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2.7 tln won set aside to counter North's nuclear, artillery threats

2.7 tln won set aside to counter North's nuclear, artillery threats

The defense ministry will spend 2.7 trillion won (US$2.3 billion) over the next five years to secure tactical weapons to counter threats of North Korea's nuclear and artillery attacks, the state-run procurement agency said Tuesday.

The Defense Acquisition and Procurement Agency (DAPA) held a meeting presided over by Defense Minister Kim Kwan-jin and approved the 61.4 trillion won budget for the 2013-2017 defense plan that mainly called for bolstering the nation's missile system, officials said. It submitted an earlier version in April.

The revised version centers on increasing spending on two types of indigenously developed ballistic missiles, the Hyunmoo-2A with a range of 300 kilometers and the Hyunmoo-2B with a range of 500 kilometers, for the Army's missile defense command, the DAPA said in a statement.

The ballistic missiles have been developed to extend the reach and offensive capability of South Korea to balance the large number of ballistic missiles deployed by the North.

Pyongyang unsuccessfully tried to launch a rocket in April, which was seen as a long-range missile test in disguise. The international community remains concerned about North Korea's development of ballistic missiles, especially those that can carry nuclear bombs.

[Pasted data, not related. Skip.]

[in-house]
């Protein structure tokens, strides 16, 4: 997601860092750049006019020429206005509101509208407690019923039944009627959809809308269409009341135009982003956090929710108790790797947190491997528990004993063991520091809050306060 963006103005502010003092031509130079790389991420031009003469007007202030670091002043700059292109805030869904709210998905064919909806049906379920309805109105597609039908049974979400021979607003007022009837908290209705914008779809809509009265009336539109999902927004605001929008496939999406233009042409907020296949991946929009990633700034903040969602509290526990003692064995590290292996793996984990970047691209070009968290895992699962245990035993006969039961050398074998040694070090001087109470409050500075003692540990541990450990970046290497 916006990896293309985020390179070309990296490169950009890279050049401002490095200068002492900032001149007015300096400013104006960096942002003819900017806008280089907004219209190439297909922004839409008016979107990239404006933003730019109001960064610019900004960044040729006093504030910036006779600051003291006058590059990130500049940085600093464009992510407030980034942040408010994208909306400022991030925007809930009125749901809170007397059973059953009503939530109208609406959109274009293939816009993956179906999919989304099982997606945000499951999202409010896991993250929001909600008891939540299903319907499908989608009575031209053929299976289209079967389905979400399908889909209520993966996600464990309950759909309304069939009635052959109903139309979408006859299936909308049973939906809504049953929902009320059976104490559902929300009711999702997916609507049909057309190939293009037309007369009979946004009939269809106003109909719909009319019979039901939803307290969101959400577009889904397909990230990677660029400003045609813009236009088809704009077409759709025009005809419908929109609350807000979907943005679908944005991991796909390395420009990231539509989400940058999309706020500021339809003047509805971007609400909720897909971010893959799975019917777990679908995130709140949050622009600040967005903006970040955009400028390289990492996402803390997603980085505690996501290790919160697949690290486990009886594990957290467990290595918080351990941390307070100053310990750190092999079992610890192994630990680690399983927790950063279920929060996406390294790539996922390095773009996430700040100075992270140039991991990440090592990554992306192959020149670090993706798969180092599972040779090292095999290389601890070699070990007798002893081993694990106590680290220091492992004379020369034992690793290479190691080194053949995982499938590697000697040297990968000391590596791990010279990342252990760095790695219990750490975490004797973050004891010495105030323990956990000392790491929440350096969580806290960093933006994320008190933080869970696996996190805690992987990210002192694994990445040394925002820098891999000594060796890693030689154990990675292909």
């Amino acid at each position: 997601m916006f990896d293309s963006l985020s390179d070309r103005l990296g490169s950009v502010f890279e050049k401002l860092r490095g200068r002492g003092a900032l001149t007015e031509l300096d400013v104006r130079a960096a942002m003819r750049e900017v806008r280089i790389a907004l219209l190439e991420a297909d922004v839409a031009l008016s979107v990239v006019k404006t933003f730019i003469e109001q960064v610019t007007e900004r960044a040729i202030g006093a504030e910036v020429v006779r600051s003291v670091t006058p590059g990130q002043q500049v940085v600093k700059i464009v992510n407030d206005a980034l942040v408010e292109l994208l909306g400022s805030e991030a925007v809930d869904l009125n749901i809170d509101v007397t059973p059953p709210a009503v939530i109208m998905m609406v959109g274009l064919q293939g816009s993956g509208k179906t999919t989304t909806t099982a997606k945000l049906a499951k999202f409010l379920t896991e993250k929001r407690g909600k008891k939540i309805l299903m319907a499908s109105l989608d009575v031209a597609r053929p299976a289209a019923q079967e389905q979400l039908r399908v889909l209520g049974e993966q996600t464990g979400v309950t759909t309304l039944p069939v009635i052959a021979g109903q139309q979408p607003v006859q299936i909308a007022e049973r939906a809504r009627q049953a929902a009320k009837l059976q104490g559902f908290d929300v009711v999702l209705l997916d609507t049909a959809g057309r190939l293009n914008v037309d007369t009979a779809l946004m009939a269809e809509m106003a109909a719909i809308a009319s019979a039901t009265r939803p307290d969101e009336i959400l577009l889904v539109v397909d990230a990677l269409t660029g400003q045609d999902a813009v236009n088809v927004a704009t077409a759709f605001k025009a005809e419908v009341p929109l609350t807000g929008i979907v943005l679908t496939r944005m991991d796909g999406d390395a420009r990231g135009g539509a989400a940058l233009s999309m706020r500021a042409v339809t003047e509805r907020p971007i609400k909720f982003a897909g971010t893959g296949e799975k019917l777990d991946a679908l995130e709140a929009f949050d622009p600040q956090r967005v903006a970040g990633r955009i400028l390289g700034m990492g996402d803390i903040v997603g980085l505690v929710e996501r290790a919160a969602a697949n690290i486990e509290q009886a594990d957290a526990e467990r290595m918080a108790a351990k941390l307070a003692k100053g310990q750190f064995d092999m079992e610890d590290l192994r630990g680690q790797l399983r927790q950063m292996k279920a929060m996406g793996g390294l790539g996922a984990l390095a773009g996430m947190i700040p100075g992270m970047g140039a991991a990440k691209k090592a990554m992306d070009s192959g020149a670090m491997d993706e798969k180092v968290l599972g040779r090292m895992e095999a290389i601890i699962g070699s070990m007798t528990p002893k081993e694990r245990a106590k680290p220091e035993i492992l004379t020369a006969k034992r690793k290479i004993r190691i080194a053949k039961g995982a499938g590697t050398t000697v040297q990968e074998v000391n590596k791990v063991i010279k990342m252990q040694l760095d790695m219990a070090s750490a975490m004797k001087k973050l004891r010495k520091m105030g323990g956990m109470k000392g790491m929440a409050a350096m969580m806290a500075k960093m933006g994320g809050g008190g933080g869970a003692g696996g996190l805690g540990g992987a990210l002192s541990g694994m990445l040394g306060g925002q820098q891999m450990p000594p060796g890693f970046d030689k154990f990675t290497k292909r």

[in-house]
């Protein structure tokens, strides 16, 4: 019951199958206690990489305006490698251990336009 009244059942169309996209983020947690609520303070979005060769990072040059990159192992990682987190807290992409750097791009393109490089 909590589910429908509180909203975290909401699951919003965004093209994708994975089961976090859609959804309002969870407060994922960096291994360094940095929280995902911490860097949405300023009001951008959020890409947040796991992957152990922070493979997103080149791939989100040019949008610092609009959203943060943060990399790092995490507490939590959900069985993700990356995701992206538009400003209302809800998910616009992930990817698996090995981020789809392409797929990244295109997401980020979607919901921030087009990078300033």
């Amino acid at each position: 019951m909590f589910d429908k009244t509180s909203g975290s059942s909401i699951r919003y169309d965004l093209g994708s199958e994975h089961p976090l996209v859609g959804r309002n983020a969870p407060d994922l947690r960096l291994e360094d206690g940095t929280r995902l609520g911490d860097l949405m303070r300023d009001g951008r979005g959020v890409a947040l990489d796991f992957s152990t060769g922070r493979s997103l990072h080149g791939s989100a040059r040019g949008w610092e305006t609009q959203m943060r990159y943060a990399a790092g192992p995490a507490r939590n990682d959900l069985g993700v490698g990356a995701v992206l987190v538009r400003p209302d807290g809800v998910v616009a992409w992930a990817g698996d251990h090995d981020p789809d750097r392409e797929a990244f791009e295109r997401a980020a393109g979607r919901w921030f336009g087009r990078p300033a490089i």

In Tuesday's meeting, the DAPA said it gave a briefing on the current status of South Korea's fighter jet program to pick one of the three fighter jets -- Lockheed Martin's F-35A, EADS's Eurofighter Typhoon and Boeing's F-15 Silent Eagle.

With overseas flight tests under way, the DAPA is currently having a second round of negotiations regarding price, technology transfer and set-off programs, DAPA spokesman Baek Yoon-hyun said in a briefing.

"It seems that the flight evaluations will be completed by the end of October as announced earlier this year," Baek said. "But we plan to take our time until we fulfill our goal."

His remarks came as many have questioned whether the government can meet its original October timetable to pick one of the three bidders for the project worth upward of 8.3 trillion won to replace the South Korean Air Force's aging fleets. (Yonhap)